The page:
Tonight I took a little trip to Redbox and picked up In The Heart of the Sea (2015). The story of the Essex and its crew after a whale sank the ship was intriguing to me and the trailer made it look interesting enough, but I didn't see it in theaters because it came out within weeks of The Force Awakens.
This is not a bad movie, in fact it's kind of good, but it has a couple of very small problems that resulted in bad reviews and bad ticket sales were because of a very small number of mistakes. One of the best things about this movie is the camera work in the action sequences absent of the great under water special effects. The camera spins and sticks on the actors at times like the cinematographer took useful notes from GoPro videos. There are very interesting colors used to make this movie look like it comes from another era and a dark silvery tint. It is a greatly stylized movie but the score isn't special. The score is an orchestra and sounds like any other big budget movie. It makes the movie seem less special. I think if there was a more discordant score mixed with influences of period music this movie would have leaned into being a more artistic film and not a popcorn action movie.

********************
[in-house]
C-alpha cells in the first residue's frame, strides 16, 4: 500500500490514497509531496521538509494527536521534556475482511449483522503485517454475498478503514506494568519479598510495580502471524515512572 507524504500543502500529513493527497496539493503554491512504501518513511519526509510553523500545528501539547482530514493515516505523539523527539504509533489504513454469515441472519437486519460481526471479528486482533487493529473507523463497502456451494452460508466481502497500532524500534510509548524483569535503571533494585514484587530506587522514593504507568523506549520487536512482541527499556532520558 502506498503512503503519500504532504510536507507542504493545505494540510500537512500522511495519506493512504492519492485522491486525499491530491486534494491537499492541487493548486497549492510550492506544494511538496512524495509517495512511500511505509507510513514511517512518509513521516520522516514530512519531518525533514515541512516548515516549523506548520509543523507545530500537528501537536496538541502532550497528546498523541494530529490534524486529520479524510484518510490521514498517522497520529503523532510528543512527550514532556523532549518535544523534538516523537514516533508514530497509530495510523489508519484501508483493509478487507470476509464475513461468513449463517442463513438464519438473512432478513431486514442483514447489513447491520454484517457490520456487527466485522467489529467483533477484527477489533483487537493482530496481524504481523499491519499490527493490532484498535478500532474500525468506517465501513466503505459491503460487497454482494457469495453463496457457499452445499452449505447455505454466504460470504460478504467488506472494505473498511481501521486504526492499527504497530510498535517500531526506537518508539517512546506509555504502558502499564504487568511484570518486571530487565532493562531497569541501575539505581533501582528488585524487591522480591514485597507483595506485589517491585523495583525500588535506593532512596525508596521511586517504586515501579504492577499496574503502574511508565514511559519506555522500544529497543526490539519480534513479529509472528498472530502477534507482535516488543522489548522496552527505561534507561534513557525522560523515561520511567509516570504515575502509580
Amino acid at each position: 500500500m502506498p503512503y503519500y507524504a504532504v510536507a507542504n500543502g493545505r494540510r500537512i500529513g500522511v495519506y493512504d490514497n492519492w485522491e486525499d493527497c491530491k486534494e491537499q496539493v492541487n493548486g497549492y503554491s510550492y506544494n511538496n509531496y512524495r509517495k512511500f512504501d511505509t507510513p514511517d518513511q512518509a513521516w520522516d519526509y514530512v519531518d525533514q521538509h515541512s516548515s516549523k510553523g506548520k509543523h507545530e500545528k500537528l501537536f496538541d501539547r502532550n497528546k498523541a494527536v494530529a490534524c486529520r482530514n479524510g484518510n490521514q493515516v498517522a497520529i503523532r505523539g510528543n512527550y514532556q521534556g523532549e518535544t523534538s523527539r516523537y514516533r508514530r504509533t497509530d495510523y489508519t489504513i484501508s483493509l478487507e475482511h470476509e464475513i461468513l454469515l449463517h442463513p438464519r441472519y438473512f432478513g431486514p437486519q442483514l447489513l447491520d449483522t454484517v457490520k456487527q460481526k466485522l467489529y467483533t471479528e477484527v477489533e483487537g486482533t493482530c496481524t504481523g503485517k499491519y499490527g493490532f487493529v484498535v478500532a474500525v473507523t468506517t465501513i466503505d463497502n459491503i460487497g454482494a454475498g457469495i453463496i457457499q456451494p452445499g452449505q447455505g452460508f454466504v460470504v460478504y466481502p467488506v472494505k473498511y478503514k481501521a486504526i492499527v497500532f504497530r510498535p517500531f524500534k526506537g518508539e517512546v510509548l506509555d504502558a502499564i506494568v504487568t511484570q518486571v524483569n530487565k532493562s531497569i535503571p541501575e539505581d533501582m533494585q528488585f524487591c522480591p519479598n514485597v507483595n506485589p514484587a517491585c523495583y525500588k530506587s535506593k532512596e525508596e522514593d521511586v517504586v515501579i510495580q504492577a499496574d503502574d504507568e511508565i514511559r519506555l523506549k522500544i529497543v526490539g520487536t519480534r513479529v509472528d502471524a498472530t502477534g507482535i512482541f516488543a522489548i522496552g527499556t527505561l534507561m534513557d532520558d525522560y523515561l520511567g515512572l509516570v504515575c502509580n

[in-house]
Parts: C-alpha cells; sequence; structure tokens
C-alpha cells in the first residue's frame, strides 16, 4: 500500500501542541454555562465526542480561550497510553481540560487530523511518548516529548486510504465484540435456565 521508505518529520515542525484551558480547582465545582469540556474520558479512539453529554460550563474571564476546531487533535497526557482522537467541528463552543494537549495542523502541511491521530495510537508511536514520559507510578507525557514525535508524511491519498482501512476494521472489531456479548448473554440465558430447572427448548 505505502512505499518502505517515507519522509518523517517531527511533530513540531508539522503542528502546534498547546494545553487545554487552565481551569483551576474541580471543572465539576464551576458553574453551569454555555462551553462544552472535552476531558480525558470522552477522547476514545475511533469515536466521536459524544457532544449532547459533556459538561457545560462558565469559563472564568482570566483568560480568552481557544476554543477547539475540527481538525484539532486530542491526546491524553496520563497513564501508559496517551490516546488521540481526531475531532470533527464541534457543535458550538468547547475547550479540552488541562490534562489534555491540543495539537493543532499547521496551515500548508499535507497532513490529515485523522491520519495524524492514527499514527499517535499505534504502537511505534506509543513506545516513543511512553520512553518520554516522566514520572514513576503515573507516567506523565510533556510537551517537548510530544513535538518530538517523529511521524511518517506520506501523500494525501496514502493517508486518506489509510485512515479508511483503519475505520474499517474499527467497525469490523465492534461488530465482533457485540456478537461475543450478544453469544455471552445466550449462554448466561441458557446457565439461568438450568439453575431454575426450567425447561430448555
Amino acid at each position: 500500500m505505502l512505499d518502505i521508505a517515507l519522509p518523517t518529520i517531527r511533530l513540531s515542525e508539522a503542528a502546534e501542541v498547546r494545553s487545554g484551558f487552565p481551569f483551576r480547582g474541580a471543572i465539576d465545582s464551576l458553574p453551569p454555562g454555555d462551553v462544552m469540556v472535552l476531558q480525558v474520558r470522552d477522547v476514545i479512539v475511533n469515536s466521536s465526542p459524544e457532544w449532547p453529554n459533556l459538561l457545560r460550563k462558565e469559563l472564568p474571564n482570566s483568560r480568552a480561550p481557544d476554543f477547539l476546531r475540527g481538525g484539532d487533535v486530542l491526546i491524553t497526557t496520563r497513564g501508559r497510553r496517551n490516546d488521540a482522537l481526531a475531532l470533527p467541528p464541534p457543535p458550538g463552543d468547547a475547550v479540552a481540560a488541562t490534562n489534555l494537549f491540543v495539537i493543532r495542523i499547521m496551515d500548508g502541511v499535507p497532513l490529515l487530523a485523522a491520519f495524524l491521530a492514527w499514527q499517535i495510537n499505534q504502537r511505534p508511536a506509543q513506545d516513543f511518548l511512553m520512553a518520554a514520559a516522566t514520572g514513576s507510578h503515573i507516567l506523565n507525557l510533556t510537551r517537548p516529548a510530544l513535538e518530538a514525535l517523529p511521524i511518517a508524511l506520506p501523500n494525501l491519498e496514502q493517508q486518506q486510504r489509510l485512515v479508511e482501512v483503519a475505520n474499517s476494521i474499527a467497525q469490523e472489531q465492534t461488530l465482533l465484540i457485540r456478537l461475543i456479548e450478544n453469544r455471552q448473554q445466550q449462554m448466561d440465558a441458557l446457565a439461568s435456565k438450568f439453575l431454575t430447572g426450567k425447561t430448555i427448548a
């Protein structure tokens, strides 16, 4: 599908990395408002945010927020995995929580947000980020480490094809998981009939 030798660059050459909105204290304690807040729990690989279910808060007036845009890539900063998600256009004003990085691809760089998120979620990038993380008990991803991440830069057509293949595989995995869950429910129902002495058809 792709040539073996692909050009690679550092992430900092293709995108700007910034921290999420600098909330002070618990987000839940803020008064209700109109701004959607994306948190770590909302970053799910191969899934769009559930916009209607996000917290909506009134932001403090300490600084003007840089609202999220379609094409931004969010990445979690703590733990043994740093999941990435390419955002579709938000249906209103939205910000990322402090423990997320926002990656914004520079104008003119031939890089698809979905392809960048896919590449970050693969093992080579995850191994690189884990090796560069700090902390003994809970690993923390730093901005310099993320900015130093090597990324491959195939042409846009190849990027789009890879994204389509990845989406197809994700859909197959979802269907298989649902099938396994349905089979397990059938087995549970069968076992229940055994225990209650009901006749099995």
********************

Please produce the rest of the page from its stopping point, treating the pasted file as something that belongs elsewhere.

It also does not help the movie that the face of the movie is Chris "Thor" Hemsworth is the face of the film even though there is a full cast of capable British actors. Unfortunately, it doesn't quite make sense why everyone is British in this movie because the characters are from Massachusetts when they should probably sound a little more like rural Mainers. Hemsworth has a few words that almost sound like they have a New England accent to them, still sounds like Thor.
Finally, it's a little odd that there's a Moby Dick subplot to this movie. It almost seems like it's used to either remind the viewer of the book or to be defensive against claims of ripping off the book. It felt like the clunky interview portion of Life of Pi. In the end, it's an interesting movie that reminded me of Master and Commander, and The Bounty but with more spectacular and greatly execute special effects and could have gone through one more edit of the score and the Herman Melville story line to be critically enjoyed.